Global Women's Project | Thu, Jun 30, 2011
In the 5 to 4 decision on June 20th, Wal-Mart was granted a “unanimous dismissal” of a class-action suit by the United States Supreme Court. This dismissal institutes a major set-back for low-wage workers, but more specifically for low-wage, women workers.
In the 5 to 4 decision on June 20th, Wal-Mart was granted a “unanimous dismissal” of a class-action suit by the United States Supreme Court. This dismissal institutes a major set-back for low-wage workers, but more specifically for low-wage, women workers. The plaintiffs, representing 1.5 million female, Wal-Mart employees, were seeking retribution for Wal-Mart’s discriminating policies that enforce and implement a gendered wage gap. Not only was this case dismissed, but the Supreme Court’s decision makes class-action suits significantly harder to claim. The new certification process for class-action suits means that large corporations like Wal-Mart will rarely face fiscal penalties for its policies of discrimination, as the process forces workers to make an individual claim for monetary compensation (which is unlikely due to the legal costs attached for individual cases).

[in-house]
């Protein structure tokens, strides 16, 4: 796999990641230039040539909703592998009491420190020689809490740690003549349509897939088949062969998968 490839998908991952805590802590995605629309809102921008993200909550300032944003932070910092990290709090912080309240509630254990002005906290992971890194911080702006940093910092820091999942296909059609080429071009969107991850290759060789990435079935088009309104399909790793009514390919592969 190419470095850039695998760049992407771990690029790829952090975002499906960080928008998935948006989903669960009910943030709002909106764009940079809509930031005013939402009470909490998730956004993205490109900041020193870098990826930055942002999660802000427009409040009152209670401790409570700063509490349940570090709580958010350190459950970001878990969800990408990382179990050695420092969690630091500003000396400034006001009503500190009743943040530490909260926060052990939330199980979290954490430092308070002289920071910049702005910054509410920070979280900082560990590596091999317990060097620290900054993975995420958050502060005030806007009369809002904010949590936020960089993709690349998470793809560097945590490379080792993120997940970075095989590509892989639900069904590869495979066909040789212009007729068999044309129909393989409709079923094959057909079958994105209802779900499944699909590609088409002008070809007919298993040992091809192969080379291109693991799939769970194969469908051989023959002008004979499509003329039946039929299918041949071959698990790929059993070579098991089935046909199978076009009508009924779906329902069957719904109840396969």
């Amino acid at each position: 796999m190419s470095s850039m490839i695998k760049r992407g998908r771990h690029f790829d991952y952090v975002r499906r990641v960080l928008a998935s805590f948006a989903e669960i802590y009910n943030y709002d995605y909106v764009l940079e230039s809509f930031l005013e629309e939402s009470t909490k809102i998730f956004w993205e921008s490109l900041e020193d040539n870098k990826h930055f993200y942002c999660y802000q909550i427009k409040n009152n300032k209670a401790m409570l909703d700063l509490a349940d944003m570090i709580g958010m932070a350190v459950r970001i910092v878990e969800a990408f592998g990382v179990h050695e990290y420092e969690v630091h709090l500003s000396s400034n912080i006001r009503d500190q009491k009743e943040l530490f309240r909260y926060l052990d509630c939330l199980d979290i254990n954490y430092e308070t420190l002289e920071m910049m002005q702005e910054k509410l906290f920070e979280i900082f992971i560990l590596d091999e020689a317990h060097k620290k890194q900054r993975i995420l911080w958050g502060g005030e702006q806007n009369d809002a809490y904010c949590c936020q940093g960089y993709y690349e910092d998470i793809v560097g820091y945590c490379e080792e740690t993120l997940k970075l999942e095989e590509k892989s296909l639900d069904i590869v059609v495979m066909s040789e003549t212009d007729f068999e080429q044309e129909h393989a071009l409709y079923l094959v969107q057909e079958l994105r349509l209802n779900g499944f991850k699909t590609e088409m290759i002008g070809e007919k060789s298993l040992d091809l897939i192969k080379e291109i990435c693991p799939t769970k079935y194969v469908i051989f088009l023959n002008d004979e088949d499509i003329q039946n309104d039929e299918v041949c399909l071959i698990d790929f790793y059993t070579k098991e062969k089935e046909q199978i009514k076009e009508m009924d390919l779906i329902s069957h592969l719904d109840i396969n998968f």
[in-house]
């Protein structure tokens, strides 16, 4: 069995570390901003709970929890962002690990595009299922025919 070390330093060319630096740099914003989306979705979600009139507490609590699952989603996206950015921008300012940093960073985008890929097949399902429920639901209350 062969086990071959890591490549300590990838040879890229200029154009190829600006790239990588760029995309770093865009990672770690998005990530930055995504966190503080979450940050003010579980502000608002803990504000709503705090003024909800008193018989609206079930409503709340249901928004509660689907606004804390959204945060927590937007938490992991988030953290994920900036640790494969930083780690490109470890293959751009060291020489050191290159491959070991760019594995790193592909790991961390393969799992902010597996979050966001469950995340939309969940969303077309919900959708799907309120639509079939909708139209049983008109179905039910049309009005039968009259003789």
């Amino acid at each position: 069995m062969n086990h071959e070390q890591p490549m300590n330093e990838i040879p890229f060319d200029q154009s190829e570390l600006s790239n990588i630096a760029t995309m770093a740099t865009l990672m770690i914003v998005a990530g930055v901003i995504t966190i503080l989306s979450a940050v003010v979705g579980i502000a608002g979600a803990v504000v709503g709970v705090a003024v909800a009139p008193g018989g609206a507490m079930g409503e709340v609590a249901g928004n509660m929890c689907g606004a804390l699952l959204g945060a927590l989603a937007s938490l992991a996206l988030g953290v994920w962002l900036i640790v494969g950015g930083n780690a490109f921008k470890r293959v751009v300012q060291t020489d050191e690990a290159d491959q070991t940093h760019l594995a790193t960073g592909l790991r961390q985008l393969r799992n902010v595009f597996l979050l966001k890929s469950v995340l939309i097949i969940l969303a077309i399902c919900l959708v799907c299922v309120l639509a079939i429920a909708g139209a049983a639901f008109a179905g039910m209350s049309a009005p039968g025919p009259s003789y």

The Institute for Women’s Policy Research’s analysis of the Supreme Court ruling finds that there is a “long way to go for pay equity.” According to IWPR, women’s median annual earnings are 77% to those of men. This gap is even worse for women of color, as Latina women only earn 55.2% of the median weekly earnings of white men. Although addressing the wage gap and other forms of institutionalized discrimination against women has had its progress, this decision shows the need for further action in order for equality and justice to flourish, especially for those most vulnerable.
Jennifer Maez is the current Global Women’s Project intern this summer. A recent graduate of Villanova University in Pennsylvania, Jennifer obtained Bachelor of Arts degrees in Sociology and Gender & Women’s Studies with an emphasis in Peace & Justice. Her main focus at the Center of Concern will be articulating about the current care crisis within a globalized context.
Photo by TheChanel, CC-BY-20